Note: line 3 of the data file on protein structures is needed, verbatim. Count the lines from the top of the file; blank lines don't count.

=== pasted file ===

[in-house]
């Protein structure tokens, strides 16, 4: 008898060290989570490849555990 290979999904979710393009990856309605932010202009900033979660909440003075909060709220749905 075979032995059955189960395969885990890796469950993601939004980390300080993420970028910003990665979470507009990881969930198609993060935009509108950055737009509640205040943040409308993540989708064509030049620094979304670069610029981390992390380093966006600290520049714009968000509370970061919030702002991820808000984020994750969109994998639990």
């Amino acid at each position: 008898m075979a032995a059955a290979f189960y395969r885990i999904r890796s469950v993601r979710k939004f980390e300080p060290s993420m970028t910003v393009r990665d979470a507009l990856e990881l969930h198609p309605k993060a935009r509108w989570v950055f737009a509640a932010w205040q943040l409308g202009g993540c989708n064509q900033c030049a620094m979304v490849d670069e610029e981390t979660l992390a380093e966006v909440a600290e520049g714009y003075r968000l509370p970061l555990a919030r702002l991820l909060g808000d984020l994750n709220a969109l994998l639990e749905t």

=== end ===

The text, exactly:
């Amino acid at each position: 008898m075979a032995a059955a290979f189960y395969r885990i999904r890796s469950v993601r979710k939004f980390e300080p060290s993420m970028t910003v393009r990665d979470a507009l990856e990881l969930h198609p309605k993060a935009r509108w989570v950055f737009a509640a932010w205040q943040l409308g202009g993540c989708n064509q900033c030049a620094m979304v490849d670069e610029e981390t979660l992390a380093e966006v909440a600290e520049g714009y003075r968000l509370p970061l555990a919030r702002l991820l909060g808000d984020l994750n709220a969109l994998l639990e749905t």